7:32 AM, Mar 30, 2015 • By JERYL BIER
During President Obama's tenure, religious Americans have been increasingly marginalized by an administration that can be intolerant or at least unaccomodating of beliefs that conflict with its policies, regulations, or legislative goals. Perhaps most notably, President Obama campaigned by expressing support for traditional marriage, more than once citing his Christianity as the basis for his position, a position he later "evolved" away from. This has not stopped the president, however, from invoking scripture in support of other items on his agenda.
The most recent example came last week during a trip to Alabama to draw attention to a relatively obscure item on the president's policy list, payday lending rules. The president said some "very conservative folks" recognize scriptural prohibitions against excessive interest, or usury, part of a Biblical principle to prevent exploitation of the poor. Here are the president's remarks in context:
You've got some very conservative folks here in Alabama who recognize -- they're reading their Bible, they're saying, well, that ain’t right. (Laughter and applause.) Right? I mean, they're saying the Bible is not wild about somebody charging $1,000 worth of interest on a $500 loan. Because it feels like you're taking advantage of somebody.
President Obama's citation of "folks" in Alabama reading their Bibles and concluding "that ain’t right" seems especially ironic in light of the recent drama in that state over same-sex marriage. A federal judge struck down state laws defining marriage as one man-on woman, a decision the state appealed all the way to the U.S. Supreme Court, which declined to stay the original ruling. However, the Alabama state supreme court chief justice, Roy Moore, subsequently ordered a halt to the issuance of same-sex marriage licenses, and the Alabama house approved a bill that would permit judges, ministers and other officials to decline to perform same-sex marriage ceremonies.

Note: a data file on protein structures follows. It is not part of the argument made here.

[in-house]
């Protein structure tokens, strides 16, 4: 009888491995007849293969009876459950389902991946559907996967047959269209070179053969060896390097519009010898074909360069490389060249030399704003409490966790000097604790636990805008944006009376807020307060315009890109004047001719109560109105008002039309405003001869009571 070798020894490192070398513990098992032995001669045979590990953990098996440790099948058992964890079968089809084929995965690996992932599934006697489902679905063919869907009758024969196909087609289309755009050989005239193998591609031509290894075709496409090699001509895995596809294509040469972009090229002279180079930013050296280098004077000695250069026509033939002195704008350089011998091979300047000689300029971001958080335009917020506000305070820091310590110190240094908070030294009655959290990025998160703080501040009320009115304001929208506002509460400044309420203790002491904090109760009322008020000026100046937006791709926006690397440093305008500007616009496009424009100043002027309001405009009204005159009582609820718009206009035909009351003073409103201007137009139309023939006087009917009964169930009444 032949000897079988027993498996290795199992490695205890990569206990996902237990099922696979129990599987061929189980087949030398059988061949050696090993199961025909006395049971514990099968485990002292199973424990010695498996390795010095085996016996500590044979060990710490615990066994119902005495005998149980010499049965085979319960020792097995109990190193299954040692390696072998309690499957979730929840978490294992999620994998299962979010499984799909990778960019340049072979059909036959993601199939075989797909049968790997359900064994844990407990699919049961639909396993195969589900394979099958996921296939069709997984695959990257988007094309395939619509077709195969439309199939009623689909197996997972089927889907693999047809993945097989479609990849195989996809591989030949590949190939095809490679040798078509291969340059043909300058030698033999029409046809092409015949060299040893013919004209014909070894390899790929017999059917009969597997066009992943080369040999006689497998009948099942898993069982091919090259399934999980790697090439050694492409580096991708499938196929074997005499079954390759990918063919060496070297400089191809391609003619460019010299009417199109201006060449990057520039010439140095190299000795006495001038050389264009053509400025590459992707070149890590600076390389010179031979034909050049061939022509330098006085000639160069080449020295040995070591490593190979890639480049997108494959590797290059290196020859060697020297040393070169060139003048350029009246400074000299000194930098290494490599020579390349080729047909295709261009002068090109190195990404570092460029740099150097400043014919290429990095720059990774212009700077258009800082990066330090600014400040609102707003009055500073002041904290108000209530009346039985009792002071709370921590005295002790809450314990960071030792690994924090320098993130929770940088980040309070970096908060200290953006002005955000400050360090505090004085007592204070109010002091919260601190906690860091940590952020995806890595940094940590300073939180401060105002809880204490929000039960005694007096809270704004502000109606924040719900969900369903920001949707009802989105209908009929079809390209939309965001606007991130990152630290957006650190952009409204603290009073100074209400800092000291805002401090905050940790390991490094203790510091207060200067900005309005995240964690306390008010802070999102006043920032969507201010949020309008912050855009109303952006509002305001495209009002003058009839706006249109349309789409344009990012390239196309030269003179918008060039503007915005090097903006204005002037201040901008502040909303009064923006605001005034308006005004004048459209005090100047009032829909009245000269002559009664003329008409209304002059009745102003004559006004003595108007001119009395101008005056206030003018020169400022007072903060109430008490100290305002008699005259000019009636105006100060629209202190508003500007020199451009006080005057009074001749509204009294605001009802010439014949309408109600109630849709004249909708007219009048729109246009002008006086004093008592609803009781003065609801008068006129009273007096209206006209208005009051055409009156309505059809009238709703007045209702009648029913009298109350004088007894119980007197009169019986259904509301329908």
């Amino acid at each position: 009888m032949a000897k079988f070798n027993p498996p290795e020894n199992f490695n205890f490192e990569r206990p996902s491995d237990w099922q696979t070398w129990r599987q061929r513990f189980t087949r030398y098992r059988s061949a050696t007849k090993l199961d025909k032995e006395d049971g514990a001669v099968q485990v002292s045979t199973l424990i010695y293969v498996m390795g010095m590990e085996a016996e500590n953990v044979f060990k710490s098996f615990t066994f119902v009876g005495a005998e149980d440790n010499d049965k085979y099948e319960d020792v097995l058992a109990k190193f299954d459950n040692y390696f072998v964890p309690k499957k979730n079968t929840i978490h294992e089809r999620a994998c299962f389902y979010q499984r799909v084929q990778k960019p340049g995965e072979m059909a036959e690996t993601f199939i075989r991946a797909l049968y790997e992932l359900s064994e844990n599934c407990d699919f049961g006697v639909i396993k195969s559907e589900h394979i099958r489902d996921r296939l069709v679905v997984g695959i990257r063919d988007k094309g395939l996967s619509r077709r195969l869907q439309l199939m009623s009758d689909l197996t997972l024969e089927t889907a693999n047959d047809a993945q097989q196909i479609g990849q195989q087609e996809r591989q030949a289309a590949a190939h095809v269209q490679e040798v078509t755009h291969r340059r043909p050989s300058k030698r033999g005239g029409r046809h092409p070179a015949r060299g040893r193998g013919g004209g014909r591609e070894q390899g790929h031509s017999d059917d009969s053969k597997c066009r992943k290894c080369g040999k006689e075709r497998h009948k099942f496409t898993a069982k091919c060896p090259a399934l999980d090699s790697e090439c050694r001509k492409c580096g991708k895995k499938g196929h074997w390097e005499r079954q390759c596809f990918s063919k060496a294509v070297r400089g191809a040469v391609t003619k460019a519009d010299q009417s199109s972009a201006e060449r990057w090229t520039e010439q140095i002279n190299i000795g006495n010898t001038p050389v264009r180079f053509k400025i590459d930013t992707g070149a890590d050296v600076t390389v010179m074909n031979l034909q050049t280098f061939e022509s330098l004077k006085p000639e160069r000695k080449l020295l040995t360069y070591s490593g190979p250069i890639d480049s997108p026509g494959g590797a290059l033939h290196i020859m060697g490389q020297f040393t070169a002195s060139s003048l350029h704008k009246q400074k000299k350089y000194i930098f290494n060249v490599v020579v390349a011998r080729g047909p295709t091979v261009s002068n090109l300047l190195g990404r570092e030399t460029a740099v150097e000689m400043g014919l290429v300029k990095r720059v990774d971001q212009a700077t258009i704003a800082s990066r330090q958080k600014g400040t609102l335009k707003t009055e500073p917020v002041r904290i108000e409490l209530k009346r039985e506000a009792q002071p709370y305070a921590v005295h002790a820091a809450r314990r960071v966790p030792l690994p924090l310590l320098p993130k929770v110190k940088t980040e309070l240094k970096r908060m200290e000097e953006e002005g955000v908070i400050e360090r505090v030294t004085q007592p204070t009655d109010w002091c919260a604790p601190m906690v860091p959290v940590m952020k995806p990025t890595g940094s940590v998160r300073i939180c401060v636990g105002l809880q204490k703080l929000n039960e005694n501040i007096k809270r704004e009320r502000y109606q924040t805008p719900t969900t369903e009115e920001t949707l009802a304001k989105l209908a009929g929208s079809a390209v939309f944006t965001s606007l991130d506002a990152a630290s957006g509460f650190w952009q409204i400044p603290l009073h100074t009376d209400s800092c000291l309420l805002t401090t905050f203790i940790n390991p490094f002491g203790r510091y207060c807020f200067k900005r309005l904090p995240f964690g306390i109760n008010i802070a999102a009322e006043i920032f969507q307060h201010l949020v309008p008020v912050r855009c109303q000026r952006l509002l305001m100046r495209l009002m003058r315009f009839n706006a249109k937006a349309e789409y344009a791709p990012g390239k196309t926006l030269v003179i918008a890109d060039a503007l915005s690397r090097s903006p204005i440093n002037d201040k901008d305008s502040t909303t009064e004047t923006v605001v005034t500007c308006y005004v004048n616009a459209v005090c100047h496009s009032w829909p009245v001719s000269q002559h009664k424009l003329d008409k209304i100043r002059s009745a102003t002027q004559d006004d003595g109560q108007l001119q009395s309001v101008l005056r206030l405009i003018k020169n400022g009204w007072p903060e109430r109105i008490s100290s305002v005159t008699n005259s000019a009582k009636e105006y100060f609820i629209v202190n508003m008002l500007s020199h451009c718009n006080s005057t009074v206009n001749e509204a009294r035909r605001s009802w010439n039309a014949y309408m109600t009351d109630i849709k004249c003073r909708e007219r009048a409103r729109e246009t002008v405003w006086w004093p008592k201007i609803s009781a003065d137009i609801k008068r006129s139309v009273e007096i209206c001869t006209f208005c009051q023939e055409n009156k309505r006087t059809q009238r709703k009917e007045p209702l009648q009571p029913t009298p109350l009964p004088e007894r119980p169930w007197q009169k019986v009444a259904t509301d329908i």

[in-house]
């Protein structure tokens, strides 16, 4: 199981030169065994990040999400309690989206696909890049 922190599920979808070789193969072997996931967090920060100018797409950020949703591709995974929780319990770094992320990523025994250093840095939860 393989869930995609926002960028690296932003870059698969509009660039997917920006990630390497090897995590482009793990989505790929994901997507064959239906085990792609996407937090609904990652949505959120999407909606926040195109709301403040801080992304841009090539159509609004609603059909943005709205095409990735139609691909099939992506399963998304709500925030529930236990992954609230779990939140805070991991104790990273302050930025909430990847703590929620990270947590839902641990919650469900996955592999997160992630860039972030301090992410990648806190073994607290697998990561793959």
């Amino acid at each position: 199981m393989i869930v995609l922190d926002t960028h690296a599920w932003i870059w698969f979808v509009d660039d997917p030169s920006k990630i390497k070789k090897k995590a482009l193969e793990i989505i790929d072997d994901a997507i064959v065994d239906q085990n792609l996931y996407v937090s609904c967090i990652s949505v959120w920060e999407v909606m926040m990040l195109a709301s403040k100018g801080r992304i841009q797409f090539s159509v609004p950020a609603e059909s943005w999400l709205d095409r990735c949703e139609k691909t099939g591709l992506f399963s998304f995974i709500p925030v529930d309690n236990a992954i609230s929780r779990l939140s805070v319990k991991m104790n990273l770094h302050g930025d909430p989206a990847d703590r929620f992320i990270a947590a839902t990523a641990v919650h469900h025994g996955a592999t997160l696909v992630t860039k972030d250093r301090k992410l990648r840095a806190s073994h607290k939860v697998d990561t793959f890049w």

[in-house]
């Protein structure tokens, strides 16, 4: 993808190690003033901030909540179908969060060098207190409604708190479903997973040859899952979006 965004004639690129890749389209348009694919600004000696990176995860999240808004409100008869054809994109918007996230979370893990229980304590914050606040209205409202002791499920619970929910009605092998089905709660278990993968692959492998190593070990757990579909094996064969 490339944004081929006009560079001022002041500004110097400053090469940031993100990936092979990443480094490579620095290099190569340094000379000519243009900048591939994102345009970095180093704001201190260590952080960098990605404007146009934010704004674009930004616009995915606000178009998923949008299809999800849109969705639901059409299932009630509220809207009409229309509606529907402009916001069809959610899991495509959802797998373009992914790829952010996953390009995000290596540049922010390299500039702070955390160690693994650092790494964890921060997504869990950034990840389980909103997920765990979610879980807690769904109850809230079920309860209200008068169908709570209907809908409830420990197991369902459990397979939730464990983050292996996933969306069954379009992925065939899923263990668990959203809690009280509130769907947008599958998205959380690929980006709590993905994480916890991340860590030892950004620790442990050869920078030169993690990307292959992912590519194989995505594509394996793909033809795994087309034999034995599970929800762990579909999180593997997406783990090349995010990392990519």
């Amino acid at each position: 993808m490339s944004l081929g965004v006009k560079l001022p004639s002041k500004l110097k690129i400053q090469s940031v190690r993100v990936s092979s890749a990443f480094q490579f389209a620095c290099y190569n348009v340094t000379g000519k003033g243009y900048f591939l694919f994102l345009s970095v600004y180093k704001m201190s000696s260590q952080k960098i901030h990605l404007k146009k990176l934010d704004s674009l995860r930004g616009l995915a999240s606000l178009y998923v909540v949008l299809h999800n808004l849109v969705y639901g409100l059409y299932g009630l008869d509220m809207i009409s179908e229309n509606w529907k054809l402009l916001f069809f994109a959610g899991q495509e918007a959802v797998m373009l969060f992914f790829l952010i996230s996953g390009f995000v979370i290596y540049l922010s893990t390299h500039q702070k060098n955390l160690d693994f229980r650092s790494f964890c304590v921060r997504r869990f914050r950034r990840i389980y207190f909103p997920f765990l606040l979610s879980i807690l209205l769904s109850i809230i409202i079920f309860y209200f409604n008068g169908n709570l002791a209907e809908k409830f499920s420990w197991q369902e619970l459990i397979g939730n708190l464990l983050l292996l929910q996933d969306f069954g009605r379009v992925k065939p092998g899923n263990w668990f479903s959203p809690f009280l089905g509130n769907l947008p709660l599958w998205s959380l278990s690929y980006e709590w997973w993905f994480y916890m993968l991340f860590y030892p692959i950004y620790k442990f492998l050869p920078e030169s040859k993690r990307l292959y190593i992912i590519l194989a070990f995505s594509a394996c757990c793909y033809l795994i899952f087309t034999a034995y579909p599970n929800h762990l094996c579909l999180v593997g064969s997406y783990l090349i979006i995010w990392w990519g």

Although the president has not directly commented on the same-sex marriage controversy in Alabama, just three weeks ago White House press secretary Josh Earnest reiterated that the president speaks out "boldly in support of gay marriage," so it seems safe to say the those who look at their Bibles and same-sex marriage and conclude "that ain't right" would not find the president in their corner on that issue.
President Obama recently attempted to use the Bible in support of his immigration initiatives, with mixed success. He noted that the "good book" says to "make sure we’re looking at the log in our eye before were pulling out the mote in other folks eyes" (which does appear in Scripture), but also "don’t throw stones in glass houses" (a much more recent proverb of uncertain origin).
9:21 AM, Feb 15, 2015 • By JERYL BIER
In an effort to sign up as many consumers as possible for insurance under the Affordable Care Act (or Obamacare), the Obama administration has gone to extraordinary lengths to partner with churches and other faith-based groups, even publishing sample church bulletin inserts, flyers, and scripts for announcements, as well as "talking points." These materials are part of the "
10:38 AM, Jun 30, 2014 • By DANIEL HALPER